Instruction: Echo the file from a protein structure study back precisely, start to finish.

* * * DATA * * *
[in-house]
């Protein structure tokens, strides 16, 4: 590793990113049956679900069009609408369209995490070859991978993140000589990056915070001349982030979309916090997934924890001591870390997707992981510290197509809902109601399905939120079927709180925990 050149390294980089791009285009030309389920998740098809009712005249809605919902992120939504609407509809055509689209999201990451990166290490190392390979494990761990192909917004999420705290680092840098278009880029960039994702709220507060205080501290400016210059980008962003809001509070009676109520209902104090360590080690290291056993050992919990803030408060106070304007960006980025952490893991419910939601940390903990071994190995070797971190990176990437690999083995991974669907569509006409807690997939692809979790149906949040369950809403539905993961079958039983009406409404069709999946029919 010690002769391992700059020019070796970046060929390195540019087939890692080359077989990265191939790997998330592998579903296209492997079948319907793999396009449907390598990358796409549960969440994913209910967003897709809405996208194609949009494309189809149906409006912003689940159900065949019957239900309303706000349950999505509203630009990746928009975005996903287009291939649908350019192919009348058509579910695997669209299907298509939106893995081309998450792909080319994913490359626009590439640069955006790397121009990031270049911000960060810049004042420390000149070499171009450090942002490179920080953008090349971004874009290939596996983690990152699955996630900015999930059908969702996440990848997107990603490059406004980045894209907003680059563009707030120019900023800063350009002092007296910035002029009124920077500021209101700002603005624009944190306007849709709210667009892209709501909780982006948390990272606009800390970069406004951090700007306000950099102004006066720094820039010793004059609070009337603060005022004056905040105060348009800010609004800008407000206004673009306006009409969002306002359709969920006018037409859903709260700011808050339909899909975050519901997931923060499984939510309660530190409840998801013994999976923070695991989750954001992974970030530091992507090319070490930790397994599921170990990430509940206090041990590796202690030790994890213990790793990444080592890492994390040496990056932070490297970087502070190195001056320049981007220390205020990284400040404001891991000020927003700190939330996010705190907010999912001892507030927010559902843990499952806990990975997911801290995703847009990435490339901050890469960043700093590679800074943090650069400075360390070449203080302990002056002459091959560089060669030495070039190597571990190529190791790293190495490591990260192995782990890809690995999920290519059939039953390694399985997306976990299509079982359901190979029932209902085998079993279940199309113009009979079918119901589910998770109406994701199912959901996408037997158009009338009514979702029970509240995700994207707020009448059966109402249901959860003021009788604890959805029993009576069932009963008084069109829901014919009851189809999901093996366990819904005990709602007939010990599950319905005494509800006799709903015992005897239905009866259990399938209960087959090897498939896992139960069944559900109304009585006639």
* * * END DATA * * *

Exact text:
[in-house]
């Protein structure tokens, strides 16, 4: 590793990113049956679900069009609408369209995490070859991978993140000589990056915070001349982030979309916090997934924890001591870390997707992981510290197509809902109601399905939120079927709180925990 050149390294980089791009285009030309389920998740098809009712005249809605919902992120939504609407509809055509689209999201990451990166290490190392390979494990761990192909917004999420705290680092840098278009880029960039994702709220507060205080501290400016210059980008962003809001509070009676109520209902104090360590080690290291056993050992919990803030408060106070304007960006980025952490893991419910939601940390903990071994190995070797971190990176990437690999083995991974669907569509006409807690997939692809979790149906949040369950809403539905993961079958039983009406409404069709999946029919 010690002769391992700059020019070796970046060929390195540019087939890692080359077989990265191939790997998330592998579903296209492997079948319907793999396009449907390598990358796409549960969440994913209910967003897709809405996208194609949009494309189809149906409006912003689940159900065949019957239900309303706000349950999505509203630009990746928009975005996903287009291939649908350019192919009348058509579910695997669209299907298509939106893995081309998450792909080319994913490359626009590439640069955006790397121009990031270049911000960060810049004042420390000149070499171009450090942002490179920080953008090349971004874009290939596996983690990152699955996630900015999930059908969702996440990848997107990603490059406004980045894209907003680059563009707030120019900023800063350009002092007296910035002029009124920077500021209101700002603005624009944190306007849709709210667009892209709501909780982006948390990272606009800390970069406004951090700007306000950099102004006066720094820039010793004059609070009337603060005022004056905040105060348009800010609004800008407000206004673009306006009409969002306002359709969920006018037409859903709260700011808050339909899909975050519901997931923060499984939510309660530190409840998801013994999976923070695991989750954001992974970030530091992507090319070490930790397994599921170990990430509940206090041990590796202690030790994890213990790793990444080592890492994390040496990056932070490297970087502070190195001056320049981007220390205020990284400040404001891991000020927003700190939330996010705190907010999912001892507030927010559902843990499952806990990975997911801290995703847009990435490339901050890469960043700093590679800074943090650069400075360390070449203080302990002056002459091959560089060669030495070039190597571990190529190791790293190495490591990260192995782990890809690995999920290519059939039953390694399985997306976990299509079982359901190979029932209902085998079993279940199309113009009979079918119901589910998770109406994701199912959901996408037997158009009338009514979702029970509240995700994207707020009448059966109402249901959860003021009788604890959805029993009576069932009963008084069109829901014919009851189809999901093996366990819904005990709602007939010990599950319905005494509800006799709903015992005897239905009866259990399938209960087959090897498939896992139960069944559900109304009585006639």